The platform mounted onto the back of a hi-rail truck is extendable, to allow for more people to work on the platform at one time.
“The platform is designed to be quite large so that we have a number of people on it at once and safely do all the things we need to do,” said Waugh.
To meet UGL’s specifications, Manco designed a platform which, when raised can expand horizontally.
“This enables us to work safely in tunnels and to install equipment on the side of the tunnels. This is quite a bespoke unit that Manco did for us, to our specifications, so that we can have it as a multipurpose unit.”
Unlike standard catenary wires, electric trains running through tunnels draw their power from beams mounted into the ceiling of the tunnel and it’s here that the large platform comes in handy.
“In the tunnel it’s a rigid bar conductor so the length of that platform allows us to have two people on each end of the bar, installing it into the roof. That would be very impractical with a normal elevated work platform (EWP),” said Waugh.
Being a “multipurpose unit” has other efficiencies, particularly when getting equipment in and out of tunnels is easier said than done.
“It takes time to bring machines in and out, because these things on rail only move at 15km/h. Doing one thing with one machine then bringing another machine in takes a significant amount of time.”
For example, even in surface-level wire installation, Waugh has seen rail authorities which have one machine with a pantograph for mounting the overhead wire, and a second EWP for measurement.
“They’ve got two machines doing the same job that we can do with one machine, so that’s where I think we can start to get efficiencies because of the multiple things we can do at once.”
Another advantage of the unit that Manco have designed is its flexibility. The equipment can be reconfigured by an operator for the job at hand.
“It’s modular too,” said Waugh. “I could get a forklift, take that whole scissor platform off and, because it sits on container-type pins, put a flat tray on it and use it as a hi-rail truck, then I can transport materials. That’s the beauty of it, I could drop on another module on it, even a concrete agitator, or another module that is a smaller, Manco EWP.”
THE OUTCOME OF COLLABORATION
The flexibility, multipurpose nature, and instant applicability of the platform is a result, in part, of the close and collaborative relationship that UGL and Manco had throughout the design and build process.
“The process and collaboration were great, they listened to what we wanted and then worked through that,” said Waugh.
An OEM based in New Zealand with branches in Australia, Manco was able to quickly respond to the needs of UGL and come up with a solution that met their requirements.
“They’ve been doing this for a long time, and they were able to listen, which was the key piece.”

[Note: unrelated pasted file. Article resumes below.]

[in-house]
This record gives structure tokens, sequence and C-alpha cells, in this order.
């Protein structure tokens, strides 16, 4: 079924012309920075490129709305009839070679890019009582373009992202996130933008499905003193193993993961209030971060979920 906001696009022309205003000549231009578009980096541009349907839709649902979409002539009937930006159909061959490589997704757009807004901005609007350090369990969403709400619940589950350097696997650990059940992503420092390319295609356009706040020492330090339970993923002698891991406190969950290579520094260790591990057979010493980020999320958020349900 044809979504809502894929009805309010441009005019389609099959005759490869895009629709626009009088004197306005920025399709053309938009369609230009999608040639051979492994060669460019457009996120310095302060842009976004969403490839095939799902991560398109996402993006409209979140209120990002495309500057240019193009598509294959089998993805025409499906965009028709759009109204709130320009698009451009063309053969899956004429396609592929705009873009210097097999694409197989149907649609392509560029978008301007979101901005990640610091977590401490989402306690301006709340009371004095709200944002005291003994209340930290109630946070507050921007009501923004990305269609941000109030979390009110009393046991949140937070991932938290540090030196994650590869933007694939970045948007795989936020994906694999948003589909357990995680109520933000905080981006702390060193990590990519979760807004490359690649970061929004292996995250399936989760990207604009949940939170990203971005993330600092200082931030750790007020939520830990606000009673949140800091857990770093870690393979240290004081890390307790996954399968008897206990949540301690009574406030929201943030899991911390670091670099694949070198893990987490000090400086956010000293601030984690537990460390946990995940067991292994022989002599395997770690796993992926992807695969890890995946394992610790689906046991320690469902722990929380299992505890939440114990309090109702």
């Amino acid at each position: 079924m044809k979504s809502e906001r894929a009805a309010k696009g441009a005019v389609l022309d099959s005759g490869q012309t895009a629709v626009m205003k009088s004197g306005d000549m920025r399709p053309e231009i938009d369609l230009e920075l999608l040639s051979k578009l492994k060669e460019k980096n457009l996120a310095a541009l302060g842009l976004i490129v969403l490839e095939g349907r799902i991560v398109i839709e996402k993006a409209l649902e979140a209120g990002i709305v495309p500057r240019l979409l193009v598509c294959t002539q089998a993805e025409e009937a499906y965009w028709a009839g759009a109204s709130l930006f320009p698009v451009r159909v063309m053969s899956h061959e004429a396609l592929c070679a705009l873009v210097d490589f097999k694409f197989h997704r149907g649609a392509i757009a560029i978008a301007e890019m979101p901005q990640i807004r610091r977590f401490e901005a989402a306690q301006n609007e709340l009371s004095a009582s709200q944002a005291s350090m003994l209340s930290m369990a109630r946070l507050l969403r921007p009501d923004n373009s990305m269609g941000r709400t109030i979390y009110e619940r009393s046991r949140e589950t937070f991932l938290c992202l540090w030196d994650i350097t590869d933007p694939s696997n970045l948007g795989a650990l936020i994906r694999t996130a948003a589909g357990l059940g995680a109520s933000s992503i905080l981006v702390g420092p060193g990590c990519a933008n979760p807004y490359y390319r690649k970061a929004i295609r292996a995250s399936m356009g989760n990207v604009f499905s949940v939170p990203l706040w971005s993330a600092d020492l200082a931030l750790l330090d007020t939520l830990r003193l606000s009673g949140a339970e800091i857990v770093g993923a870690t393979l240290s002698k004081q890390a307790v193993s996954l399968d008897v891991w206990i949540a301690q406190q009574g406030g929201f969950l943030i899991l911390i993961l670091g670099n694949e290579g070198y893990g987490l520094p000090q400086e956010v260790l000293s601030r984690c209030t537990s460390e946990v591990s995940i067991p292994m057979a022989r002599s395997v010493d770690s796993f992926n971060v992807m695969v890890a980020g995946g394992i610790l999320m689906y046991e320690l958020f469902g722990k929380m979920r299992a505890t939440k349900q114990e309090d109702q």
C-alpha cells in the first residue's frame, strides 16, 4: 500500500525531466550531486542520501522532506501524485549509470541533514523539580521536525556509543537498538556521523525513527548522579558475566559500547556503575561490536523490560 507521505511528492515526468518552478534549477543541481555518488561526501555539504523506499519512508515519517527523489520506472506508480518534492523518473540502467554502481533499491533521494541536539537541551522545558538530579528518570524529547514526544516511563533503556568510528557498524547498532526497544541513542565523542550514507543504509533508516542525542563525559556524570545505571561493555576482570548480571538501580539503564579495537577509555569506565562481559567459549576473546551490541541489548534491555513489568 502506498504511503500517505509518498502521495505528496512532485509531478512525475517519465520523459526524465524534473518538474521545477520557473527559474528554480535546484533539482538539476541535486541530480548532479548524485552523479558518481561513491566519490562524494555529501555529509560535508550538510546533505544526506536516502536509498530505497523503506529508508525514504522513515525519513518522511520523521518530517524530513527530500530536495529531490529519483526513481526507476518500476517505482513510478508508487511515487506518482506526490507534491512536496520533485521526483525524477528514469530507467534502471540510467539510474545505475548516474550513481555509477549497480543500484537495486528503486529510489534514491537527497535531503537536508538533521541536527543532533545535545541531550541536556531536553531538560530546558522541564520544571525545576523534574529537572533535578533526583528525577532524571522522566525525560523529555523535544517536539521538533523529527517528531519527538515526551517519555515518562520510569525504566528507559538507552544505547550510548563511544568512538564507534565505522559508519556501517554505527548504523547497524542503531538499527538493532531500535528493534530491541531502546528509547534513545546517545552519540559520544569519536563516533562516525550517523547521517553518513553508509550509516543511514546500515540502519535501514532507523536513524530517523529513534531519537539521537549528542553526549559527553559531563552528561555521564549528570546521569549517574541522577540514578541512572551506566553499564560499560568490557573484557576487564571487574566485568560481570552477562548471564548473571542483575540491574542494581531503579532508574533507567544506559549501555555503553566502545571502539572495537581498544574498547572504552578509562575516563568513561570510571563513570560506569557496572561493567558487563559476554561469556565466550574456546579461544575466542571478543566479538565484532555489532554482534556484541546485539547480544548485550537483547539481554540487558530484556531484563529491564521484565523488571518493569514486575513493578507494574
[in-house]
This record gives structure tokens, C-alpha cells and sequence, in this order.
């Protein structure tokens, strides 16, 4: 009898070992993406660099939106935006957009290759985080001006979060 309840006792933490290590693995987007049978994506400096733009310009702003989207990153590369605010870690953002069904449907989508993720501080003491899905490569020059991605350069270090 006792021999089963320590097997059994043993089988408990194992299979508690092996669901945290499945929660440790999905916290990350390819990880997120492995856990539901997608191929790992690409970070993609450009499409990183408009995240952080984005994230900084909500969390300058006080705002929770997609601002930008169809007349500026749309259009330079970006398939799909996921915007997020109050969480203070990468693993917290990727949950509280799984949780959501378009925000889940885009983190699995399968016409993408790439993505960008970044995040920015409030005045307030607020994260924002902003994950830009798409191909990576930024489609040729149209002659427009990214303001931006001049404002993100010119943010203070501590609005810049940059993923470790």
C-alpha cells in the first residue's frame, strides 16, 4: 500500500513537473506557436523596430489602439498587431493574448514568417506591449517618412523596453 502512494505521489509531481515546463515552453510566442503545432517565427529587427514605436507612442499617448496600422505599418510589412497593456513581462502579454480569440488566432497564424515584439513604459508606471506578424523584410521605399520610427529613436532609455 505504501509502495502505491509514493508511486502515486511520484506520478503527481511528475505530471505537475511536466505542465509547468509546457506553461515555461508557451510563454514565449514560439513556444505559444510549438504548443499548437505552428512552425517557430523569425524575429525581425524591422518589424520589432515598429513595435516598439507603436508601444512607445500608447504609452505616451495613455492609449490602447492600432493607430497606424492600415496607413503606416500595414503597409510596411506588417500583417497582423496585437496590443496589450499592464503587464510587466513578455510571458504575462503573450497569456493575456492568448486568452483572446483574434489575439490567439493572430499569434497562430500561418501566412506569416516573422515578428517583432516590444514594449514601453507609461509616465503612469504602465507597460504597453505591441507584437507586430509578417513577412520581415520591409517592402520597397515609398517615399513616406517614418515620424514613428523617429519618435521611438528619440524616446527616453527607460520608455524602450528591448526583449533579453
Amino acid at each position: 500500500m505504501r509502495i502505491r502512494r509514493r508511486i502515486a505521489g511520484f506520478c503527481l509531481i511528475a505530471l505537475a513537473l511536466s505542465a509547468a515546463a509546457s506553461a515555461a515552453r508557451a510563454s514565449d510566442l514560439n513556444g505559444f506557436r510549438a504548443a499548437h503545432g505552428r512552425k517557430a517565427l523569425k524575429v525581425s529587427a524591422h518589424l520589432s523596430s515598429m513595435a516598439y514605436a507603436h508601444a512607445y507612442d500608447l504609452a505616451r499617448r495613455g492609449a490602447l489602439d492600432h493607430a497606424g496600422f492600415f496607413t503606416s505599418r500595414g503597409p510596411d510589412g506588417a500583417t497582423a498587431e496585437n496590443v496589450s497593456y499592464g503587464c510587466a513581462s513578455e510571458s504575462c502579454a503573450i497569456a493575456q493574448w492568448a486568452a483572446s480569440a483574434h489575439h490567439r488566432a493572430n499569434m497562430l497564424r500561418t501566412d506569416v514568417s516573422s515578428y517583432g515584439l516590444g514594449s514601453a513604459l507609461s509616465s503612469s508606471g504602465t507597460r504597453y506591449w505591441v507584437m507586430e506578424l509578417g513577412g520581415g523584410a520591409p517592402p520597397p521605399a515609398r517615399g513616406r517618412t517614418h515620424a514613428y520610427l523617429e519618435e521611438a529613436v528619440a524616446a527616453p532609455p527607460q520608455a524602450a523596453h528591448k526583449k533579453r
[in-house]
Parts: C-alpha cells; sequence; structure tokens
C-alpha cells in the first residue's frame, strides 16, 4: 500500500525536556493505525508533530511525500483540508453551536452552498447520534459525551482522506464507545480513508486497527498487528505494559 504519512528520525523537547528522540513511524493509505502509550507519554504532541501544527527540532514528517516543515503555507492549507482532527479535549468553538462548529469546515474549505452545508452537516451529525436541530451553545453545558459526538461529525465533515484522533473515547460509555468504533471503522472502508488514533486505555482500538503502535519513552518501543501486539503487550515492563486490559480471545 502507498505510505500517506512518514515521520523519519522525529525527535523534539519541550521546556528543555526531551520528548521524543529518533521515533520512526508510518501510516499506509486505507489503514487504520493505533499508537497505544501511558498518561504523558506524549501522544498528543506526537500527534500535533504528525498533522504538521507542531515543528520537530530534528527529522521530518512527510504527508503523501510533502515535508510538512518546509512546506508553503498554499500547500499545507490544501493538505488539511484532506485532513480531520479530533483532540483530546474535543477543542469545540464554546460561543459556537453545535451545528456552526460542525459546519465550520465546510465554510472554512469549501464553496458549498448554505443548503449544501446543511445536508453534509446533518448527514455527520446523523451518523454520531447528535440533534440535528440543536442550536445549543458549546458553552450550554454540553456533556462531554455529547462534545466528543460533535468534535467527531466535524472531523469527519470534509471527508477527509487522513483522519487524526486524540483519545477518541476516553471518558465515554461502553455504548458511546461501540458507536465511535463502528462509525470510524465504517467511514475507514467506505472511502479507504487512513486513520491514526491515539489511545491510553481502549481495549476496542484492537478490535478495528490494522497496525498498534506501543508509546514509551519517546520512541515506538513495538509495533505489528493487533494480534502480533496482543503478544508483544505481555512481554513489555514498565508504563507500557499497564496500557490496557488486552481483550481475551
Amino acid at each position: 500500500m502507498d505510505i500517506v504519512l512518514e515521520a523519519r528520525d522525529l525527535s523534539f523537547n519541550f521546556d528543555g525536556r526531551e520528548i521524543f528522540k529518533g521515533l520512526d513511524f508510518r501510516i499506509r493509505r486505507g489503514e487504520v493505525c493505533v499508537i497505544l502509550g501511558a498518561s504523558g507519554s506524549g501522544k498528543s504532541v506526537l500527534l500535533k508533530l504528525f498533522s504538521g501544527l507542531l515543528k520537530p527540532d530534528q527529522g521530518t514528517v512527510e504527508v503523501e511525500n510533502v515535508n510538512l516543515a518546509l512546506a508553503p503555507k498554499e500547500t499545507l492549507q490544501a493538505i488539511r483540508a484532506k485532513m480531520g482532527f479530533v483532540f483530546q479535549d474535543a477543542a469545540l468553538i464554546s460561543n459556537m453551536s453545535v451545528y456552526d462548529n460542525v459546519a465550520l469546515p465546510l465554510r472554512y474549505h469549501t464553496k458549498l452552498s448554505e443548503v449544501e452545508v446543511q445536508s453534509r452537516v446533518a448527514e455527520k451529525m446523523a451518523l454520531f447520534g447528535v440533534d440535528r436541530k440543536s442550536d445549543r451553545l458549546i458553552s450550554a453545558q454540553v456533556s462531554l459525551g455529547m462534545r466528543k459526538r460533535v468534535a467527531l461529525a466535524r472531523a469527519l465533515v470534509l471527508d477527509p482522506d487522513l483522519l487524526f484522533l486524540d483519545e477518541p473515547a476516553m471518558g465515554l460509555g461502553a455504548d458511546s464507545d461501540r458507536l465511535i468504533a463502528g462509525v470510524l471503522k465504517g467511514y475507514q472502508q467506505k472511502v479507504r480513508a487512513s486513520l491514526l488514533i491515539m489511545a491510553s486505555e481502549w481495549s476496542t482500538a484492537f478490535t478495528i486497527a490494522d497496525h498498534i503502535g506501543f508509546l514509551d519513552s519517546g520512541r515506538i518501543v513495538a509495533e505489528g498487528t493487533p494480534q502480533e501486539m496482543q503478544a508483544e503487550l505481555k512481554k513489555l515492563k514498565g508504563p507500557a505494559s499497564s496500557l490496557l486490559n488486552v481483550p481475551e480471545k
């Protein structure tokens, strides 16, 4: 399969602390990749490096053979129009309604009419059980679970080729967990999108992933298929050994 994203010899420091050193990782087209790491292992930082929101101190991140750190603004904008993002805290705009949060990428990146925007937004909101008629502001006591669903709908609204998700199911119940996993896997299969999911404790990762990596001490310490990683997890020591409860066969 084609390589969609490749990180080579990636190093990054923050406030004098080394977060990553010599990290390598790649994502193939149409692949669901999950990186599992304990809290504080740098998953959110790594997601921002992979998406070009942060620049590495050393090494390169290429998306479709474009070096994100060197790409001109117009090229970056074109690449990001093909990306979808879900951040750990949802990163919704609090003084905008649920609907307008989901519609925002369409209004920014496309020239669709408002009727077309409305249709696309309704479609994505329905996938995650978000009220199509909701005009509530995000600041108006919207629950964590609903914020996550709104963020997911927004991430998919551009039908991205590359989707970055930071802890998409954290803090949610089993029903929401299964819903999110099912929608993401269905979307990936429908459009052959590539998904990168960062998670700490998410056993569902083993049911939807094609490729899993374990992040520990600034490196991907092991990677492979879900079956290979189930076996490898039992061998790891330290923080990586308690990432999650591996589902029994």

In addition, Manco knew the environment that UGL was operating in, and was able to suit the design of the platform to fit the safety requirements of various rail access regimes in Australia.
“There are some challenges that come with a thing like this, where you’ve got moving platforms and multiple uses,” said Waugh. “One particular one area was ensuring the safety railing will met the legislation and all the requirements in terms of safety and testing that. With Manco, that was just something that we worked through, it didn’t take very long and they came up with the designs.”
When the project neared completion, Waugh and a colleague visited the Manco workshop in New Zealand in person to finalise all details so that the equipment would be ready for delivery. The ease of being able to connect further simplified the process.
“Obviously it’s better to be geographically closer but there’s a couple of other advantages; there’s the collaboration on the engineering, and then being able to get out of us what we want and turn that into what it is,” said Waugh. “Then there’s also the testing and engineering part and the certification part and that’s been a bigger part than even I expected. Having local people that can do that testing, that are familiar with all the different rail networks, and assist with getting that certification done has been helpful.”
Manco was able to work with independent certifiers to ensure that the unique solution met all of UGL’s requirements to work on rail networks around Australia.
“These engineers know what the requirements are, and they ensure that the machines are tested correctly and can provide the test results to meet those requirements.”
Ultimately, Waugh said that the new platform will be an asset to UGL’s fleet. “It was designed for the work UGL is involved in and so we can see how it will benefit those major projects because of its multifaceted capabilities. We see it as something that will be an asset to the project and give us some great productivities,” he said.